The Almost Symphony

I. The Altar of Almost

We’ve long since forfeited lifting up half-hearted prayers to the altar of almost, that pseudo-shrine of near achievement where an out-of-reach challis is prominently perched. This, despite what we’ve been told about petition and sincere supplication. Thoughts of unburdening your almosts land in an empty confessional where a screen and wood-embroidered separation admonishes every admission, where silence is a heavier affliction than the sin of almost.

II. Almost Remains Scoreless

There is no formal scorecard for tabulating the almosts. Every almost exists in the ether, uncounted, an unfashionable scratch, a prelude to cancel culture. Nobody shares the raw data of almost in fear of offending the self-professed, the anointed achievers, those who get the most, display it with upmost confidence, cast heavy shadows atop the great whisperers of almost who can’t help but keep count.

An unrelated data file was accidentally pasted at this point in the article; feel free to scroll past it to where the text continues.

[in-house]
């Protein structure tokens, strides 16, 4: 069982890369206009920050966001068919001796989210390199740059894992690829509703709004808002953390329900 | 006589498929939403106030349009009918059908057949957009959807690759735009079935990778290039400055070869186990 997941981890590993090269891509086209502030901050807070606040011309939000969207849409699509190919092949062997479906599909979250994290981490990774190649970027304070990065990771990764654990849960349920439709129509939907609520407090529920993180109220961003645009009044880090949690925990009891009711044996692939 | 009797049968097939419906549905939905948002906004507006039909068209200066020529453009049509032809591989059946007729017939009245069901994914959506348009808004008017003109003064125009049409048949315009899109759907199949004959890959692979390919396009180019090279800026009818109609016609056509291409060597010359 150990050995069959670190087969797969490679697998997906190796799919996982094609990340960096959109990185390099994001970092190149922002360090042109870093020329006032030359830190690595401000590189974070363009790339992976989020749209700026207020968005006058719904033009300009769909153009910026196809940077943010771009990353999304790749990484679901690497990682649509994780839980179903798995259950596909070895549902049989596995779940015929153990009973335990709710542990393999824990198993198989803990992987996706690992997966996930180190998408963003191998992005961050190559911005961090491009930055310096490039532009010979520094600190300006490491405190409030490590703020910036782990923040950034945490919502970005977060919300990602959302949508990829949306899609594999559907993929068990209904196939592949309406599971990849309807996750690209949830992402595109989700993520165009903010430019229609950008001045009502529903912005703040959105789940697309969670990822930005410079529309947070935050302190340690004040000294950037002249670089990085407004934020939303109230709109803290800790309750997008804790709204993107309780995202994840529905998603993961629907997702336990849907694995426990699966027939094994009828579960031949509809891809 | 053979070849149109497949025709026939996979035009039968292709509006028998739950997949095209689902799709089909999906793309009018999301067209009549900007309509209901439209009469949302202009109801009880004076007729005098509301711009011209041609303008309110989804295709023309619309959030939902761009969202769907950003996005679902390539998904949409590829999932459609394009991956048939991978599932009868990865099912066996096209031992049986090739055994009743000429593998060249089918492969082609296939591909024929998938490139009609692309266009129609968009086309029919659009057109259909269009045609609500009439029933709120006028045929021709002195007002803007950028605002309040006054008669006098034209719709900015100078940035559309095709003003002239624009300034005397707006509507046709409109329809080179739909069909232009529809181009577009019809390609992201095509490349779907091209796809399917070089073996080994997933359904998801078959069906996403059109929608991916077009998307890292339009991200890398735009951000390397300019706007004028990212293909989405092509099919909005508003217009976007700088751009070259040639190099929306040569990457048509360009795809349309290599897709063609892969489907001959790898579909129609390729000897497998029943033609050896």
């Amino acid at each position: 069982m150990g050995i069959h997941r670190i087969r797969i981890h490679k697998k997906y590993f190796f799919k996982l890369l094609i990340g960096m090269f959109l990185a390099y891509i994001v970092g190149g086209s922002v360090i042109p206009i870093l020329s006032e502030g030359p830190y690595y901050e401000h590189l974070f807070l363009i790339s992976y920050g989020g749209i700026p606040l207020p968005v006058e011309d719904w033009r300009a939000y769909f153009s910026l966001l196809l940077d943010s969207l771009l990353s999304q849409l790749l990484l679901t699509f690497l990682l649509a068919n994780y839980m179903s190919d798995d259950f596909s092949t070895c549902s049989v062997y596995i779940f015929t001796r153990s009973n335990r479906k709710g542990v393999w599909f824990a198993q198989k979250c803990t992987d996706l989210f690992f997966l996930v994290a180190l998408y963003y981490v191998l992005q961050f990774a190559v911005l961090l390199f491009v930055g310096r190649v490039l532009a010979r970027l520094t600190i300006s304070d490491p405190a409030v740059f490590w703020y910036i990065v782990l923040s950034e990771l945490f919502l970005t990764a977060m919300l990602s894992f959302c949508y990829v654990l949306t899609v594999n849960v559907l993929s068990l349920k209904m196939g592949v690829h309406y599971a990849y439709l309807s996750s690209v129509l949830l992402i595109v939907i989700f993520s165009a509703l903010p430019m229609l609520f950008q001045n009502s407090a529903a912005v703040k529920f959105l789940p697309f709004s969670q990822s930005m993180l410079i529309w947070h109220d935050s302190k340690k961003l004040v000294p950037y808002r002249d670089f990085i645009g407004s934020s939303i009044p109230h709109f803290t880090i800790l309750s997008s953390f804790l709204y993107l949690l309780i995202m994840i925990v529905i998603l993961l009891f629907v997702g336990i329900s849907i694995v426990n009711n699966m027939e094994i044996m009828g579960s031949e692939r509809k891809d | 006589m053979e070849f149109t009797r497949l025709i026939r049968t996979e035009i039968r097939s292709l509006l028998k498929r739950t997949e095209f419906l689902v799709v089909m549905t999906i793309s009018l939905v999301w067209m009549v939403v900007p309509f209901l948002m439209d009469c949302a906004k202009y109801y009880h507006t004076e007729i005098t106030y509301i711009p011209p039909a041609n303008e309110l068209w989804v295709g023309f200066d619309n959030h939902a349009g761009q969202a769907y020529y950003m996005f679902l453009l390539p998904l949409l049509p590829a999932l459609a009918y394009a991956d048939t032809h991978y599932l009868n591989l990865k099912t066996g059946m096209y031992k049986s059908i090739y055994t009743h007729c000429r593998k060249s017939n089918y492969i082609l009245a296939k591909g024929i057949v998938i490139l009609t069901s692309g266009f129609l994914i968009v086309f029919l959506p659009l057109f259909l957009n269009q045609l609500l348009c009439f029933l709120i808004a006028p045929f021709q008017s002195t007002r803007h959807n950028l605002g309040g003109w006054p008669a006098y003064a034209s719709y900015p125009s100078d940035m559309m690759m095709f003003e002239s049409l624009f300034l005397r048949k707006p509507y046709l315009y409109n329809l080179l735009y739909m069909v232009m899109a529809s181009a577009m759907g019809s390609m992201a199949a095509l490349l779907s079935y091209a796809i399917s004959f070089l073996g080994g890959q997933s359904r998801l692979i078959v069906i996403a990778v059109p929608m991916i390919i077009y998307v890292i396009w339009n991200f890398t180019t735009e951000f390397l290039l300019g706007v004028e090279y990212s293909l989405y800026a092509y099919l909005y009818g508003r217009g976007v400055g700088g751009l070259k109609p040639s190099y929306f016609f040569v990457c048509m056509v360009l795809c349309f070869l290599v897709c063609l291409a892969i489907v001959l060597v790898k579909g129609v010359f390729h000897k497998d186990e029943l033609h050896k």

III. Almosting

Between already and not yet, in liminal space they lurch in search of identity. Accepting almost is a setback deeper than not yet, a feeling more like never. They are unsure of its composition, unable to explain what it means, though they know it when they see it.

IV. Almost

It has no crescendo, there is no coda. It doesn’t know how to bow. There are no strings attached. It is a perpetual skip in the record, not realizing that this is the record.

Thad DeVassie

Thad DeVassie is a multi-genre writer and painter from Columbus, Ohio. He is a recipient of the 2020 James Tate International Poetry Prize for his manuscript SPLENDID IRRATIONALITIES. His chapbook, THIS SIDE OF UTOPIA, will arrive in 2021 from Cervena Barva Press.

NOVUS Literary and Arts Journal
Lebanon, TN